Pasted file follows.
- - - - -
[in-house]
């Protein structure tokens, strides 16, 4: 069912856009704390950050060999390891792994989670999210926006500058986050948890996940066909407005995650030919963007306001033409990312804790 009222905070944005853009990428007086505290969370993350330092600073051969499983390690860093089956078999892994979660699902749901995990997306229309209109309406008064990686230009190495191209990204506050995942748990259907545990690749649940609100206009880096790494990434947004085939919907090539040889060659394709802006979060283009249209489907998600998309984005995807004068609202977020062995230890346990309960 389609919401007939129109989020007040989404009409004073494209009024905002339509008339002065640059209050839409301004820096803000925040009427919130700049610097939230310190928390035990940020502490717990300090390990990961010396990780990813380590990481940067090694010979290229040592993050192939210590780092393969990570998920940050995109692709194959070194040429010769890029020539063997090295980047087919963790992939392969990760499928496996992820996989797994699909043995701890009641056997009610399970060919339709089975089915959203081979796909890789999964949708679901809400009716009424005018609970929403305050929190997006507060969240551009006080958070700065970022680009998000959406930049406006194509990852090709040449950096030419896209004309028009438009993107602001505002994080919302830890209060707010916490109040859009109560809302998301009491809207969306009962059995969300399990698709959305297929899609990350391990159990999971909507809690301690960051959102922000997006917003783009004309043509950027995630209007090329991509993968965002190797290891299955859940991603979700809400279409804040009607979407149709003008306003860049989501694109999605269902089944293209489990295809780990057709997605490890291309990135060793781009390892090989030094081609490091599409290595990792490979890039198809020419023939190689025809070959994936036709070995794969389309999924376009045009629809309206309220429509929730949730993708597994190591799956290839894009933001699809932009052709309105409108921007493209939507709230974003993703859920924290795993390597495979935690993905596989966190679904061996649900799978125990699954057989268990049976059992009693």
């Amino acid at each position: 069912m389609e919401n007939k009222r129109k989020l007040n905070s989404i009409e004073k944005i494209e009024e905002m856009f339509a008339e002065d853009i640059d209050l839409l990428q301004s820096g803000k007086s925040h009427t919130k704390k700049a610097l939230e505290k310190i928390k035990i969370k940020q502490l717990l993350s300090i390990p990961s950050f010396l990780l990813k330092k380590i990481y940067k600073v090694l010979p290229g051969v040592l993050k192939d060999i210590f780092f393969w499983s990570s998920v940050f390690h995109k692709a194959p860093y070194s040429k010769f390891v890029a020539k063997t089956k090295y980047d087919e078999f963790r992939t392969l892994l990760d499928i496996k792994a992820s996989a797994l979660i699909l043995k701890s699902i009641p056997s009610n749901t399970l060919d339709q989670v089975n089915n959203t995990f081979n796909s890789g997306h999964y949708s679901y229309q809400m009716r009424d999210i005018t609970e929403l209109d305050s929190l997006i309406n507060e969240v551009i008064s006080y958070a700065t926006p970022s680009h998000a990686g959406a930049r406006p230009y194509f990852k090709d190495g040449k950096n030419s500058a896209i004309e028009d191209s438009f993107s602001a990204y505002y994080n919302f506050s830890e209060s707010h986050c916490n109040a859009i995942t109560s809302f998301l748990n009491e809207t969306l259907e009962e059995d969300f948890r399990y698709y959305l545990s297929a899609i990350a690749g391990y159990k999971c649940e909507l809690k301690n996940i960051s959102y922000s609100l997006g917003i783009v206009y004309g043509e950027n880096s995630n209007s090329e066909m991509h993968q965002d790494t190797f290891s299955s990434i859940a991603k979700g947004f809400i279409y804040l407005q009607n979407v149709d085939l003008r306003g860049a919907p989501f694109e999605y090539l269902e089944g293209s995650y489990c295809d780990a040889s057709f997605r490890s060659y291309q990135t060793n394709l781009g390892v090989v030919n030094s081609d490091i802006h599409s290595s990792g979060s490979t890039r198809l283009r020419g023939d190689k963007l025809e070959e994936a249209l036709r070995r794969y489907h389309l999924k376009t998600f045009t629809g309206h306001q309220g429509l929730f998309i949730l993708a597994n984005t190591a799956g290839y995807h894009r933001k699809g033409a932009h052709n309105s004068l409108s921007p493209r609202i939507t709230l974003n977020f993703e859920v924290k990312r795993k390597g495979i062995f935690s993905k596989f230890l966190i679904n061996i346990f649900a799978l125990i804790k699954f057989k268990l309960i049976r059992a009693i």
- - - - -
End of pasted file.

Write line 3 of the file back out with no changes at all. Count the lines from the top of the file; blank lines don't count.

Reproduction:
């Amino acid at each position: 069912m389609e919401n007939k009222r129109k989020l007040n905070s989404i009409e004073k944005i494209e009024e905002m856009f339509a008339e002065d853009i640059d209050l839409l990428q301004s820096g803000k007086s925040h009427t919130k704390k700049a610097l939230e505290k310190i928390k035990i969370k940020q502490l717990l993350s300090i390990p990961s950050f010396l990780l990813k330092k380590i990481y940067k600073v090694l010979p290229g051969v040592l993050k192939d060999i210590f780092f393969w499983s990570s998920v940050f390690h995109k692709a194959p860093y070194s040429k010769f390891v890029a020539k063997t089956k090295y980047d087919e078999f963790r992939t392969l892994l990760d499928i496996k792994a992820s996989a797994l979660i699909l043995k701890s699902i009641p056997s009610n749901t399970l060919d339709q989670v089975n089915n959203t995990f081979n796909s890789g997306h999964y949708s679901y229309q809400m009716r009424d999210i005018t609970e929403l209109d305050s929190l997006i309406n507060e969240v551009i008064s006080y958070a700065t926006p970022s680009h998000a990686g959406a930049r406006p230009y194509f990852k090709d190495g040449k950096n030419s500058a896209i004309e028009d191209s438009f993107s602001a990204y505002y994080n919302f506050s830890e209060s707010h986050c916490n109040a859009i995942t109560s809302f998301l748990n009491e809207t969306l259907e009962e059995d969300f948890r399990y698709y959305l545990s297929a899609i990350a690749g391990y159990k999971c649940e909507l809690k301690n996940i960051s959102y922000s609100l997006g917003i783009v206009y004309g043509e950027n880096s995630n209007s090329e066909m991509h993968q965002d790494t190797f290891s299955s990434i859940a991603k979700g947004f809400i279409y804040l407005q009607n979407v149709d085939l003008r306003g860049a919907p989501f694109e999605y090539l269902e089944g293209s995650y489990c295809d780990a040889s057709f997605r490890s060659y291309q990135t060793n394709l781009g390892v090989v030919n030094s081609d490091i802006h599409s290595s990792g979060s490979t890039r198809l283009r020419g023939d190689k963007l025809e070959e994936a249209l036709r070995r794969y489907h389309l999924k376009t998600f045009t629809g309206h306001q309220g429509l929730f998309i949730l993708a597994n984005t190591a799956g290839y995807h894009r933001k699809g033409a932009h052709n309105s004068l409108s921007p493209r609202i939507t709230l974003n977020f993703e859920v924290k990312r795993k390597g495979i062995f935690s993905k596989f230890l966190i679904n061996i346990f649900a799978l125990i804790k699954f057989k268990l309960i049976r059992a009693i």